Tibet used to be an independent sovereign state that survived more than a thousand years of existence between two civilizations, China and India. Tibet thrived with a unique language, administrational governance, religion and culture. Tibet was annexed into Mongolia in mid thirteenth century when the Han Chinese Song dynasty was also conquered under the rule of Mongolian Emperor Kublai Khan.
Tibet was then variously attached to, and detached from, the dynasties of proper China - namely: Yuan, Ming and Qing. The Hsin-hai Revolution of 1911 overthrew China's last imperial dynasty (the Qing dynasty), to establish the Republic of China (ROC) in 1912. All Chinese troops were expelled from Tibet, and the 13th Dalai Lama issued a proclamation that negated any form of subordinate relationship between Tibet and the Chinese emperor.
Tibet enjoyed a de facto independence for 38 years from 1912 to 1950, with little interference from China. Tibet neither proclaimed itself to the rest of the world, nor sought international recognition.
Communist troops invaded Tibet in 1950. A Seventeen Point Agreement which formalized China's sovereignty over Tibet was forcibly signed. Tibet sought for international support in vain. Only El Salvador voiced support, by denouncing the Chinese military action. The remainder of the entire world was silenced.
Since the 1959 Lhasa uprising, Tibetanspersisted in their armed resistance against the CCP's repression for more than a decade, until the CIA aid was cut off in early 1970s when the US Nixon administration adopted a new strategy, in alliance with Beijing, to contain Moscow. The latter was regarded at the time as the paramount threat, requiring a pairing of effort. In furtherance of this strategy, the US abandoned both Tibet and Taiwan.
The Middle Way Approach was then proposed, not to seek independence, but to achieve genuine autonomy within the framework of the People's Republic of China. A new page in the Free Tibet saga was turned, enabling Tibetans in exile to reach their eventual goal.
Tibetans have the world's prestigious spiritual leader, the Dalai Lama, who has always raised the aspirations of Tibetans and maintained a moral image for the Free Tibet movement.
Thanks to the tenacity and perseverance of H.H. the Dalai Lama, Tibetan culture has been saved from extinction. His efforts in guarding Dharma, and carrying Tibetan Buddhism to the southern foothills of the Himalayas, a place where the origin of Buddhism experienced both rise and decline, has made Buddhism flourish in the world - and has been widely recognized by the whole world.
The major powers in the world do not recognize Tibet as a sovereign state. Regardless of this, most exiled Tibetans respect the supreme prestige of the Dalai Lama and are willing to follow the proposed Middle Way Approach to seek genuine and meaningful autonomy within the framework of the PRC. However, the Tibetan independence movement is still very much a distinct, strong voice and it has a definite influence.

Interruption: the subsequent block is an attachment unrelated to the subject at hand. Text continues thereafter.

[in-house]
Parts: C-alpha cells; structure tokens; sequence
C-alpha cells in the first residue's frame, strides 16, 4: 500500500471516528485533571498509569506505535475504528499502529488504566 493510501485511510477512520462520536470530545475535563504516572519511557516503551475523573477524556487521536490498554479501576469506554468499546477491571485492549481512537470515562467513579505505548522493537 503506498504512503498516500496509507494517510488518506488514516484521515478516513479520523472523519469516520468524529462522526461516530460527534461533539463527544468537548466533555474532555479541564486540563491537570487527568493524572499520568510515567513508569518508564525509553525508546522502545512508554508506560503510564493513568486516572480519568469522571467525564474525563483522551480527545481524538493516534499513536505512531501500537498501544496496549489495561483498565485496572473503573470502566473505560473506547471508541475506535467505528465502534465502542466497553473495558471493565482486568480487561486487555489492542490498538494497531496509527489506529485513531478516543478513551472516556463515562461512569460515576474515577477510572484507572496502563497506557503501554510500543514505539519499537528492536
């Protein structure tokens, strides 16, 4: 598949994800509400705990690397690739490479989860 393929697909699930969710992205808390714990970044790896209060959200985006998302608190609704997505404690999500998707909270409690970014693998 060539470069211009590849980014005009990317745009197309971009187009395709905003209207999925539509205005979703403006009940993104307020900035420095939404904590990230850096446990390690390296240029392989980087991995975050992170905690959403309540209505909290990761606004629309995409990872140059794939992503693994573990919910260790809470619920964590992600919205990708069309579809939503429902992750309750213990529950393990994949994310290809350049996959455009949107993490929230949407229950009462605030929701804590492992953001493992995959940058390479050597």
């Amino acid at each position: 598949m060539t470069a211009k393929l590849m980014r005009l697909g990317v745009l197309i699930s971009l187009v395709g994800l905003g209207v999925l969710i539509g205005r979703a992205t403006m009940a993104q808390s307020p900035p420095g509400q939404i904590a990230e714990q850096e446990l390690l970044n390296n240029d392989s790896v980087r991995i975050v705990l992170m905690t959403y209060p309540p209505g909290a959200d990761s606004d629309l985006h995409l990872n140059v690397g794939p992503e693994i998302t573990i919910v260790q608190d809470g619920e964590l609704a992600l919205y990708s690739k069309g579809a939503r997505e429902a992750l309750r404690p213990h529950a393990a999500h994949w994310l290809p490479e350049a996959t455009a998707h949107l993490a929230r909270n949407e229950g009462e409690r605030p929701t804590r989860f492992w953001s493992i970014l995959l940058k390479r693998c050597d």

Objectively speaking, both the Free Tibet Movement and the Chinese Democracy Movement have mainly focused on human rights when confronting the CCP, calling on the international communities to pay attention to human rights' issues in China and Tibet. In response, leaders of the Western democracies repeatedly persuaded Beijing to engage in dialogue with the Dalai Lama - but there has been no further progress. To do that, it is necessary to have actual strength to make this demand, and neither our own democracy movement nor the Free Tibet movement have it.
For more than the 70 years since the establishment of the PRC, the United States and the West have shown they do not have the will nor moral wherewithal to help the Chinese democracy movement to promote China's political democratization, but prefer to maintain a relationship of cooperation with the CCP. They optimistically but rather foolishly have maintained the persistent belief that with the development of China's economy - freedom and democracy would naturally follow. This reveals how ignorant and naive the US presidents and elites of various kinds have long been, about China and the CCP.
The Tibetan issue has yielded no solution, for more than six decades. The core of the problem is the existence of a powerful, autocratic CCP-dominated regime. I used to have a different understanding of the issue, to that of Tibetans. In my opinion, the achievement of the ultimate aspiration of Tibetans, their long-cherished political wish, could only be achieved after the disintegration of the CCP regime. In short, my view was that the Tibetan dream could not be accomplished before the exit of the CCP from history's stage. The CCP itself poses an insurmountable obstacle.